By far the best and most useful session I attended today at the Users Conference was “Running Your Mac Lean, Clean, and Mean” by Dave Hamilton. He presented his qualifications as follows:
• Mac Observer – 9 years
• Mac Geek Gab Podcast – almost 3 years
• Geek … forever!
Dave gave us a great presentation on how to keep your Mac running nice and smooth, what preventive measures you can take to fend off any catastrophic system failures, and what to do when disaster has stricken your machine down. I’m not going to overload you with all of it, but there were a few key suggestions that I think will come in handy no matter if you’re a long-time Mac user or a switcher.
He had several suggestions on how to keep your Mac running clean, starting with deleting any unnecessary apps that are launching when you startup your computer. But he was quick to caution us to always Google anything that is unfamiliar before assuming it’s superfluous and deleting it. He suggests you do the following:
• Go to System Preferences > Accounts, click on the “Login items” tab, and delete everything that you don’t use.
• Check your “launchd” about every 6 months using Lingon, but be careful to only mess with “My Agents, “Users Agents,” and “Users Daemons.”
• He strongly suggested using OnyX, a free program that will automatically delete caches; Dave says “the defaults aren’t destructive,” meaning they only delete system data, not user data that you’ve created. He cautions against setting up your own automated cache deletions.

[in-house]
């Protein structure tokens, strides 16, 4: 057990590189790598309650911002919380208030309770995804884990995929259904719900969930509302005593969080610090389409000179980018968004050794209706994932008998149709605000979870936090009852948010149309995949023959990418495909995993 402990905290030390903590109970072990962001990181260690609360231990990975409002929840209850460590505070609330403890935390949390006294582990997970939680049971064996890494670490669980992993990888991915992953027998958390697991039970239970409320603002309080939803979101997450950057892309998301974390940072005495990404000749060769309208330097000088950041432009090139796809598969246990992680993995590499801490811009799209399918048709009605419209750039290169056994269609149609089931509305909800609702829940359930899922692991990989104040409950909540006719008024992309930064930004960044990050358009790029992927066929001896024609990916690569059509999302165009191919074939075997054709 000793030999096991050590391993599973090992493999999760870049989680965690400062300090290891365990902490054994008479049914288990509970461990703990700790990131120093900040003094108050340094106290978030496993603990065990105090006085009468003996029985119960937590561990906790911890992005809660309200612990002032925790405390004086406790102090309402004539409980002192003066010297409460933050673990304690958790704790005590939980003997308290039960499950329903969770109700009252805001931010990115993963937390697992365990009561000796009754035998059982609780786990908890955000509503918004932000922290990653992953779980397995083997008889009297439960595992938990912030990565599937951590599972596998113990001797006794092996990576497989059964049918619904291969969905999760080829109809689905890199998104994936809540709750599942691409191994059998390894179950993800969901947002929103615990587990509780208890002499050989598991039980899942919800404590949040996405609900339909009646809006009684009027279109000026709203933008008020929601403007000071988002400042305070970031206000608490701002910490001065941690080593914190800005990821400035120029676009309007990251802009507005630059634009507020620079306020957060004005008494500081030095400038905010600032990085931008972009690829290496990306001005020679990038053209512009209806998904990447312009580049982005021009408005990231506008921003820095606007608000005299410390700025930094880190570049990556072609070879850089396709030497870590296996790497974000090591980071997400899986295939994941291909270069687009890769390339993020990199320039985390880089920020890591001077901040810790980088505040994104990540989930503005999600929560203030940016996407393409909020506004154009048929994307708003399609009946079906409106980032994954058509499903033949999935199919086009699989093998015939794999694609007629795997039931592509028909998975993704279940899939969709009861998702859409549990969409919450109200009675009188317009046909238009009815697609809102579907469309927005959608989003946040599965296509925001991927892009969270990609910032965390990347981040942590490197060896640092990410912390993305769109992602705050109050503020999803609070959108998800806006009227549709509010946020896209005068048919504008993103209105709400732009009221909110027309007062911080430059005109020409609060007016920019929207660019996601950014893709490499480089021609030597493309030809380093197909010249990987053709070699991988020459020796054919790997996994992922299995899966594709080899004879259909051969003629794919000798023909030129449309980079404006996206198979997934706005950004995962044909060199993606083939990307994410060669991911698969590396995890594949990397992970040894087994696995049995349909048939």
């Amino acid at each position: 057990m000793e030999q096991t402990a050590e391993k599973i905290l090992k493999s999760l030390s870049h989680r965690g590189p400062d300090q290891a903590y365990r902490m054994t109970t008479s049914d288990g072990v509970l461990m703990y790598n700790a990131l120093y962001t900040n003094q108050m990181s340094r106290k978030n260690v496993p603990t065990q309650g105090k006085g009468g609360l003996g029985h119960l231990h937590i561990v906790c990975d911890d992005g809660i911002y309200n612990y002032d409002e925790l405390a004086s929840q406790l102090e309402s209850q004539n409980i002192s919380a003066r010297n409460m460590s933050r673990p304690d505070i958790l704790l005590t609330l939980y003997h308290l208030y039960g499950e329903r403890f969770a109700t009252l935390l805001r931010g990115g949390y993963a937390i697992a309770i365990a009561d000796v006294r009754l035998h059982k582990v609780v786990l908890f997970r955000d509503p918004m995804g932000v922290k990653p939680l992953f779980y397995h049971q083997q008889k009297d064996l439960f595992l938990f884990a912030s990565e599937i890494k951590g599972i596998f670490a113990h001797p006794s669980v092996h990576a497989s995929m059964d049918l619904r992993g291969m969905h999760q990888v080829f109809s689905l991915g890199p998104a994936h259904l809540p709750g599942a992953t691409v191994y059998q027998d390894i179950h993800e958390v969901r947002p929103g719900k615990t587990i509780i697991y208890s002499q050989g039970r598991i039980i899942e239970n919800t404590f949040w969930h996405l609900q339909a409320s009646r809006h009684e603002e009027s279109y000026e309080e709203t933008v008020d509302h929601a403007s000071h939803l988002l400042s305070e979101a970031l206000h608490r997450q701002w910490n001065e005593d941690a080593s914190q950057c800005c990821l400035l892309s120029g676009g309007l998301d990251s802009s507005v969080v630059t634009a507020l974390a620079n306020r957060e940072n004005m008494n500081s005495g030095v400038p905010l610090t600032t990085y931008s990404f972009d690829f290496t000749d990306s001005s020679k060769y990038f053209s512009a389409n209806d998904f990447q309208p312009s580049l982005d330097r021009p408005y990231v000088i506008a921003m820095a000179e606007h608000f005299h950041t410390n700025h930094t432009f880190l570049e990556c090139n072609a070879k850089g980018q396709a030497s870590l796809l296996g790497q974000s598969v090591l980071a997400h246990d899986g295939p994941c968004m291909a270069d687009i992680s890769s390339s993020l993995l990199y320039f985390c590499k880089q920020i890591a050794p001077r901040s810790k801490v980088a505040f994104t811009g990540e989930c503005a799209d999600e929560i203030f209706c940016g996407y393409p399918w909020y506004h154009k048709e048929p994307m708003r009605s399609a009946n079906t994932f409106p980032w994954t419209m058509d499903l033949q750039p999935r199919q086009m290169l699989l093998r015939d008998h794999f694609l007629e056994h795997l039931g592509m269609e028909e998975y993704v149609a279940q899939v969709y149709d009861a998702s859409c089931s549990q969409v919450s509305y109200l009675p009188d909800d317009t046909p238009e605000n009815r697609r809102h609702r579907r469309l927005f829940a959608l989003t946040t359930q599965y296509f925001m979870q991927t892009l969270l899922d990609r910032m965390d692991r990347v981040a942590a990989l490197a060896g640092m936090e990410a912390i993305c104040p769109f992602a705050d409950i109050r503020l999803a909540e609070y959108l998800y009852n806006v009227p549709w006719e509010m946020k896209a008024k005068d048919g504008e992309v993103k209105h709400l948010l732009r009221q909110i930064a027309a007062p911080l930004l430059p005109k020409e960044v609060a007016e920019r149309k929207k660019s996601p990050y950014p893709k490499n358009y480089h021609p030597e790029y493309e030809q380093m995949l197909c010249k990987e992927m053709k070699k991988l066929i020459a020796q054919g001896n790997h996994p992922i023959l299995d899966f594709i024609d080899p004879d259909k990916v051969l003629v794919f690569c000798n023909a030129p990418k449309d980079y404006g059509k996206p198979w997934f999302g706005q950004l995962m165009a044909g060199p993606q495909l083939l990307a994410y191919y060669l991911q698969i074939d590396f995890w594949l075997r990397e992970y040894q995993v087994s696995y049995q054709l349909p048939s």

• The BIG secret, he says, is that many problems can be fixed by simply rebooting. True, Mac OS X runs on Unix and Unix was made to stay on indefinitely and still run smoothly, but rebooting your machine once every month or so is generally good for it. “Do you have to reboot daily? Come on, we’re not using Windows,” he says.
As for preventive measures, Dave advises:
• Go into Disk Utility and run “Verify and Repair Disk” every month to six weeks. This verifies your directory, not your actual hard disk. “A broken directory can cause you problems that can fester for six month or a year before you know things are screwed up,” he says.
• If you’re going to have any disk utility other than Mac OS X’s Disc Utility, you should have Disk Warrior, which you can use for rebuilding damaged or fragmented directories. “This is the one you want at 2 a.m. when you can’t get your email,” he says.
• Install AppleJack, currently only available for Mac OS X Tiger. This is a command-line only utility that you can use to repair major problems. He recommends you install it now, so that you’re prepared when disaster strikes.
• Your Mac automatically runs scripts behind the scenes to keep your machine healthy. Temp files and log files are only needed for a short amount of time, so these scripts try to clean them up. There are daily, weekly, and monthly scripts, but Dave says Daily are the most important. If your machine is on all the time, then they run no problem. If it goes to sleep or you leave it off for long periods of time, then you might want to run them yourself every now and then by going to the Terminal and typing ‘sudo periodic daily/weekly/monthly.’
When your machine actually is on the outs and won’t even boot, here’s what Dave says you should do:
• Boot from your Mac OS X CD/DVD and run Disk Utility, or go to the command line and run ‘fsck’ or AppleJack as many times as it takes for it to not find a problem (Tiger and Leopard both will automatically keep running the utility until no problems are found on your hard disk).
• Boot from Disk Warrior and rebuild your directory.
• To be safe with your data, you can always hold down Apple-T while booting your machine to start it up in FireWire Target Disk Mode. This makes your computer function as an external drive, allowing you to link it to another computer via FireWire and transfer all your data..
• If a physical problem is ever found with your hard drive, Dave suggests you back your data up and replace it. “Life’s too short.”
I sincerely hope you never have to use any of these suggestions.